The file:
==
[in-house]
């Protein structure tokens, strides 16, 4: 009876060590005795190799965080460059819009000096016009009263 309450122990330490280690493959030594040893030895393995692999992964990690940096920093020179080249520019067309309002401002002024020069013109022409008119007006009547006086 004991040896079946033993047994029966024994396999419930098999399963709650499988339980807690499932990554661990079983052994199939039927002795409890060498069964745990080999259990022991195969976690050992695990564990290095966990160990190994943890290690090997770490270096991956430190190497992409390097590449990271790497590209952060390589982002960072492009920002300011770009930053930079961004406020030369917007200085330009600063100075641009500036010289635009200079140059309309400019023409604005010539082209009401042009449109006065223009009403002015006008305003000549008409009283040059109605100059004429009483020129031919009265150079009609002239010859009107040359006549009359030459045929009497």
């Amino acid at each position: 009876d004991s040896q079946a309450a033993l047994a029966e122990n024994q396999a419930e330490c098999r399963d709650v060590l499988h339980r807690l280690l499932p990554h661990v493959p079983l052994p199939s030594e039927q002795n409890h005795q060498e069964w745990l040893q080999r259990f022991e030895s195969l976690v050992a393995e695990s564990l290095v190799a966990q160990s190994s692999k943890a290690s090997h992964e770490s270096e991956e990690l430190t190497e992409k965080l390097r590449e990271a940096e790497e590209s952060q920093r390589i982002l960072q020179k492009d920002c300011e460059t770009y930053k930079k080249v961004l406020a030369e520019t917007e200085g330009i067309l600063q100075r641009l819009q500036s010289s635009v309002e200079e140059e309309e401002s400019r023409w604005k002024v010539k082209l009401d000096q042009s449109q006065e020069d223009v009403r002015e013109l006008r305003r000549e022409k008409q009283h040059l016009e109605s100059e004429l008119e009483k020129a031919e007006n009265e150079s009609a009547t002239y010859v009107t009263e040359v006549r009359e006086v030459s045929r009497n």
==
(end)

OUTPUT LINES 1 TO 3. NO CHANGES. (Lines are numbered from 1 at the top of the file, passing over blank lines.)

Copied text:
[in-house]
């Protein structure tokens, strides 16, 4: 009876060590005795190799965080460059819009000096016009009263 309450122990330490280690493959030594040893030895393995692999992964990690940096920093020179080249520019067309309002401002002024020069013109022409008119007006009547006086 004991040896079946033993047994029966024994396999419930098999399963709650499988339980807690499932990554661990079983052994199939039927002795409890060498069964745990080999259990022991195969976690050992695990564990290095966990160990190994943890290690090997770490270096991956430190190497992409390097590449990271790497590209952060390589982002960072492009920002300011770009930053930079961004406020030369917007200085330009600063100075641009500036010289635009200079140059309309400019023409604005010539082209009401042009449109006065223009009403002015006008305003000549008409009283040059109605100059004429009483020129031919009265150079009609002239010859009107040359006549009359030459045929009497």
């Amino acid at each position: 009876d004991s040896q079946a309450a033993l047994a029966e122990n024994q396999a419930e330490c098999r399963d709650v060590l499988h339980r807690l280690l499932p990554h661990v493959p079983l052994p199939s030594e039927q002795n409890h005795q060498e069964w745990l040893q080999r259990f022991e030895s195969l976690v050992a393995e695990s564990l290095v190799a966990q160990s190994s692999k943890a290690s090997h992964e770490s270096e991956e990690l430190t190497e992409k965080l390097r590449e990271a940096e790497e590209s952060q920093r390589i982002l960072q020179k492009d920002c300011e460059t770009y930053k930079k080249v961004l406020a030369e520019t917007e200085g330009i067309l600063q100075r641009l819009q500036s010289s635009v309002e200079e140059e309309e401002s400019r023409w604005k002024v010539k082209l009401d000096q042009s449109q006065e020069d223009v009403r002015e013109l006008r305003r000549e022409k008409q009283h040059l016009e109605s100059e004429l008119e009483k020129a031919e007006n009265e150079s009609a009547t002239y010859v009107t009263e040359v006549r009359e006086v030459s045929r009497n």